Prologue: A History & Statement of Need

For centuries humanity has engaged in the great social experiment of trying to prevent or diminish crime. It has been labeled evil, and laws have been established to help protect society. When laws are broken, society retaliates with a moral and legal perspective dubbed "justice and punishment". This moral/legal view of punishment does not answer the question: "How can we learn the causes of and prevent crime"? In our society the emphasis is more on punishment, rather than rehabilitation and prevention.

   Although we might say that if a person chooses to commit a crime and gets caught, that's his problem. Unfortunately, the problem ultimately belongs to the whole community and many others suffer as a result of one persons actions.

   Mother, father, wife, children, and family all suffer the same, and sometimes more than the one who commits the crime. Around 2 million children have a parent or close relative in jail or prison on any given day. 5 million more children have a parent or close relative who are currently on probation or parole. In 93% of these cases, the father is the parent in this situation. Even though they may be the one in jail, it's their children that suffer, because the more kids are exposed to prison, the more normal it starts to seem to them, so prison eventually loses its stigma. Children who see a parent arrested, handcuffed, or frisked feel contemptuous toward law enforcement. If a parent is in jail, the child sees it as just another part of life and they don't see anything offensive about it. As a matter of fact, 50% of all juveniles in custody have a father, mother, or close relative that have been to jail or prison. So as you can see, incarceration and crime affect the lives of many more people than just the prisoner, and unless we change our views and move away from strictly punishment and instead towards rehabilitation, as the statistics above show, this cycle will simply continue.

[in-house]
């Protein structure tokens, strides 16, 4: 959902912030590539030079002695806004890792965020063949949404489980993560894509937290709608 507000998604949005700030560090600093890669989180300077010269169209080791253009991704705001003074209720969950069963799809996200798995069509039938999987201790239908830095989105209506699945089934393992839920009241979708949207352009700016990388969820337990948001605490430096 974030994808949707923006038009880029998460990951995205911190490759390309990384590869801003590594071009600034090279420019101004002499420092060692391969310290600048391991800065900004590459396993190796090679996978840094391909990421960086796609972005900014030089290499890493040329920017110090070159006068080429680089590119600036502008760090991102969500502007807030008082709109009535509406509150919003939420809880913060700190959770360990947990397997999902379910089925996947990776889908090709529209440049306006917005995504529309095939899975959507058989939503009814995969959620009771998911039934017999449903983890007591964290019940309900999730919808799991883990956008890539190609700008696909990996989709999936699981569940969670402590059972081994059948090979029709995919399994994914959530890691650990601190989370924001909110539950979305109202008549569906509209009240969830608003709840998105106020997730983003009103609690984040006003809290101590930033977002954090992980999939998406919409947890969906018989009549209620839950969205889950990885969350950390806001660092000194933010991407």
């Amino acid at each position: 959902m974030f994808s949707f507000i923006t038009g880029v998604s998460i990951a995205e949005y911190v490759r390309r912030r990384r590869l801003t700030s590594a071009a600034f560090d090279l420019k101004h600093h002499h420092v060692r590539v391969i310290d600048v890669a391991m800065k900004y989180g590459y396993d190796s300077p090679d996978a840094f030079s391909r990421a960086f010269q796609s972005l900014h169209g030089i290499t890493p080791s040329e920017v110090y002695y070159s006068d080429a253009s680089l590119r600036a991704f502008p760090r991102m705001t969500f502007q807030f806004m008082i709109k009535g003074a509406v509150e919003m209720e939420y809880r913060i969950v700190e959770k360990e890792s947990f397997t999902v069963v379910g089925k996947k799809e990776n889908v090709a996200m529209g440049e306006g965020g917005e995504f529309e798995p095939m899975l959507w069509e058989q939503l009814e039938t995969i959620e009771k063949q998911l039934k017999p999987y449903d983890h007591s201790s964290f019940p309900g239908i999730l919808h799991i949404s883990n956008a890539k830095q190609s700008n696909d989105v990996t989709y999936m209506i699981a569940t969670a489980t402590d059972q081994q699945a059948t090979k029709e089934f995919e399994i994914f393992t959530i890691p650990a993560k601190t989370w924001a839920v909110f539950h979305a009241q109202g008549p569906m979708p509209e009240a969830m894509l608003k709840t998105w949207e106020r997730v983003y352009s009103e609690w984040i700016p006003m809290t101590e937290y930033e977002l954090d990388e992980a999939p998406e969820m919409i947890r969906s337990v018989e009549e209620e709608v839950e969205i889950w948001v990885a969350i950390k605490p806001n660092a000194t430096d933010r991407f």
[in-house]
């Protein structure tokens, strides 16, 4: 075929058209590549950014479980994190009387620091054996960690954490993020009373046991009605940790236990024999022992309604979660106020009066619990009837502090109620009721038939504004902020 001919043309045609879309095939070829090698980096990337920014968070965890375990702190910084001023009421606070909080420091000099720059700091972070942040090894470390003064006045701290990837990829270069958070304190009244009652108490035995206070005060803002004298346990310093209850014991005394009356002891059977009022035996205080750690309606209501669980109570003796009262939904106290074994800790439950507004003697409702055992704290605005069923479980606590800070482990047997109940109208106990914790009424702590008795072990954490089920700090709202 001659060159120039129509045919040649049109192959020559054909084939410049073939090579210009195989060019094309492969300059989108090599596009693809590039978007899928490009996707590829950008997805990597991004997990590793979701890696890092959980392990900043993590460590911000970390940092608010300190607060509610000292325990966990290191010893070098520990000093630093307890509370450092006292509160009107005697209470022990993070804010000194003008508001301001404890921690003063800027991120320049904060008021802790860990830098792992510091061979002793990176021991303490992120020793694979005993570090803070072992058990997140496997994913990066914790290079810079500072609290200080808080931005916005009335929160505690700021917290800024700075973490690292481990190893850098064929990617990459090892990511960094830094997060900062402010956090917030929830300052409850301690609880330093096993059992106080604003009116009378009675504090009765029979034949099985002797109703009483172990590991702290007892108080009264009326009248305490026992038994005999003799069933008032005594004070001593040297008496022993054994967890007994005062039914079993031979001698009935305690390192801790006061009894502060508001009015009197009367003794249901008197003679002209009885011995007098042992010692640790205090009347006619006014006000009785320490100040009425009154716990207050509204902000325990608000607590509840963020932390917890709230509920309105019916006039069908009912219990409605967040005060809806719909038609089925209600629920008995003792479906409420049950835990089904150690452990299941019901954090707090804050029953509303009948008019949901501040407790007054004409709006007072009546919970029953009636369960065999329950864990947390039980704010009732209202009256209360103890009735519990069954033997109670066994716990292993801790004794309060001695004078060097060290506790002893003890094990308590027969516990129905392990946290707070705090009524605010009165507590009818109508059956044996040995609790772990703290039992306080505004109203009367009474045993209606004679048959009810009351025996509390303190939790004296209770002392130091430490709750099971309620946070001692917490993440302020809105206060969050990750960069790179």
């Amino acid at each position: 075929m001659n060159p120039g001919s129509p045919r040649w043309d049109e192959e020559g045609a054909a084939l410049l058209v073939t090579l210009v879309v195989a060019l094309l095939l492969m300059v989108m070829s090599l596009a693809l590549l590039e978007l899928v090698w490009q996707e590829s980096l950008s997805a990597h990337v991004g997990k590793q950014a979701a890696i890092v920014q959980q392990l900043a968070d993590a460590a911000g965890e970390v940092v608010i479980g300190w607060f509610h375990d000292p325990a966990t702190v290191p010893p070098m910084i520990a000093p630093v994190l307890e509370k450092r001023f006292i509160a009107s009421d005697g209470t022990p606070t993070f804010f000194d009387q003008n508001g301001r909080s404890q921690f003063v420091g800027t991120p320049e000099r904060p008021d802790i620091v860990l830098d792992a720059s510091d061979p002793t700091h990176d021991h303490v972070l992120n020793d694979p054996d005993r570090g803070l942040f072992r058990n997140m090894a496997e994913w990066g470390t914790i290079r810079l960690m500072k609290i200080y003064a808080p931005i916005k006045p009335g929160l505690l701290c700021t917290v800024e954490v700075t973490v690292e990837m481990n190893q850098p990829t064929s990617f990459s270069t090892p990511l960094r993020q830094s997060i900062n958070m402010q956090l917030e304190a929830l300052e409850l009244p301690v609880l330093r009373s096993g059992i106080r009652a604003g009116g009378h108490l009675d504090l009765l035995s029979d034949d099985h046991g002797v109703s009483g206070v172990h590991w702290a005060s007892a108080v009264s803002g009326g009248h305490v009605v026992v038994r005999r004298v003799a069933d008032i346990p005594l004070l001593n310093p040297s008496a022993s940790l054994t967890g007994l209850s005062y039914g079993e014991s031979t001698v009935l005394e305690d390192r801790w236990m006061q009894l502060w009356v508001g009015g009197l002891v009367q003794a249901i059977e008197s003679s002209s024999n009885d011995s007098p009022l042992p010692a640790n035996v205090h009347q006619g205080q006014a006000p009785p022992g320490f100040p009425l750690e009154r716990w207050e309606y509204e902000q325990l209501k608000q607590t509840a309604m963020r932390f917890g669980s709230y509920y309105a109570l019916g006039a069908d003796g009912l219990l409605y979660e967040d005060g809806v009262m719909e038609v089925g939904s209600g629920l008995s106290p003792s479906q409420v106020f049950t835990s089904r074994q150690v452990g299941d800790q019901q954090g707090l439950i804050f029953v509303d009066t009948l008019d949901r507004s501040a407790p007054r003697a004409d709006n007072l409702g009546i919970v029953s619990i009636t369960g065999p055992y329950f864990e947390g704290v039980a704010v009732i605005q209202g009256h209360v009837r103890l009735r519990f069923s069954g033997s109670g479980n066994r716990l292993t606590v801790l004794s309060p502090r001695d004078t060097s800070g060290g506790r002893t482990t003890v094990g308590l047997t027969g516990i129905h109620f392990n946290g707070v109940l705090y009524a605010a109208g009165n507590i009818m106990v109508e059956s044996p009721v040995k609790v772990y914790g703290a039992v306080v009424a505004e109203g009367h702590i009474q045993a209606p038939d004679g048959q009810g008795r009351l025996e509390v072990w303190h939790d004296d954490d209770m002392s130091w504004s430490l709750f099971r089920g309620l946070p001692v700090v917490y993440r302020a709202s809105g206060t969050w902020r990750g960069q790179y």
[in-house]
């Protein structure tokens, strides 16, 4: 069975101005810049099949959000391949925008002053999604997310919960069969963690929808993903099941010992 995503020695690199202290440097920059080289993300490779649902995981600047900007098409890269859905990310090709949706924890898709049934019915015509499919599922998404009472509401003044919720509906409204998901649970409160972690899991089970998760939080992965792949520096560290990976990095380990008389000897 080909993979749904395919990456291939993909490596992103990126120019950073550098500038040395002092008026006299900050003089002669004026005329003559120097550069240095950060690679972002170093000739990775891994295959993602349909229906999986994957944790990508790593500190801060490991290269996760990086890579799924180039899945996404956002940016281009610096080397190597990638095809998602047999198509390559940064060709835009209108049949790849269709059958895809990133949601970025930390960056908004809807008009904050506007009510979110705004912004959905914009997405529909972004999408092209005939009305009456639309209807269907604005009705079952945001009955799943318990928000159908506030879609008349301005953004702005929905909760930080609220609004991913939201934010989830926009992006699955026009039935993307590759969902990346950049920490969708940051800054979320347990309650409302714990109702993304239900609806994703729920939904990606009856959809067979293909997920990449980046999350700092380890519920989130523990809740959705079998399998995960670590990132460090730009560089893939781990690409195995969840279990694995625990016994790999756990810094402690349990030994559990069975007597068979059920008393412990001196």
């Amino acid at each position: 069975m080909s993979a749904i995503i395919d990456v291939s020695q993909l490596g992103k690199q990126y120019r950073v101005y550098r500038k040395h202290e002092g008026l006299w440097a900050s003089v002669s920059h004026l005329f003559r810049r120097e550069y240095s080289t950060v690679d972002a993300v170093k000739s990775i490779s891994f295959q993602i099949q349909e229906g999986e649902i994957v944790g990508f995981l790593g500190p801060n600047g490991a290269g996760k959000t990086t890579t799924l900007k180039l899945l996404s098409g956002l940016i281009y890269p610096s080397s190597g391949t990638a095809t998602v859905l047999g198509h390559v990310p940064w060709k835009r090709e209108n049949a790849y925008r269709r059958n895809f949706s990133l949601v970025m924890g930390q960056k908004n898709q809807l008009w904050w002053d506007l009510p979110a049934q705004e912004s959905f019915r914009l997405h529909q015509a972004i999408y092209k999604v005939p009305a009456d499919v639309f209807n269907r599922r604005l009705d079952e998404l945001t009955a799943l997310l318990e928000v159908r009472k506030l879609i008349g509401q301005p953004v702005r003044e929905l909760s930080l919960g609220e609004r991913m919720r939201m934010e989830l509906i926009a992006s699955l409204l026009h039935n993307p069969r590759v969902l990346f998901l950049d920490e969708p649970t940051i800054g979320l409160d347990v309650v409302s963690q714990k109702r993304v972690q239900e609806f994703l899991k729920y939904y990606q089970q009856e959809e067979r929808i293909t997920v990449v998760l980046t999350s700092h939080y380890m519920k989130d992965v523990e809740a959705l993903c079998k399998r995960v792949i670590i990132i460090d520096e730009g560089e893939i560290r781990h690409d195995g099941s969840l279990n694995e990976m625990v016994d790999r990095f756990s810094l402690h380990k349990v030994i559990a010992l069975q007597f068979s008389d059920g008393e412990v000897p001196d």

Now the question becomes "what do we do in order to help those incarcerated"? The three biggest problems in a prisoners life is: drug & alcohol addiction, problems of power,control,and anger management, and lack of life skills and economic stability. In considering the problem of drugs & alcohol, of the 22 million americans addicted, over 6 million are either incacerated or on probation or parole on any given day. It is therefore in these areas that the emphasis is needed and in which effective long term rehabilitation programs must be established.

   If society hopes for a true drop in crime, whatever its causes, it must now confront the fact that imprisonment creates a huge population of ex-convicts. About 600,000 hit the streets each year with no place to live and few family connections. These former offenders are almost ruled out for consideration for decent jobs and are further marginalized by laws that bar them from getting student loans, a drivers license, or voting, and from becoming tenants in public housing developments. Many revert to lawlessness out of desperation and end up back in prison. 

   As a community, we need to change our attitude about prisoners before we can reincorporate the thousands of offenders who stand at the margins of society with no clear way into the mainstream. 
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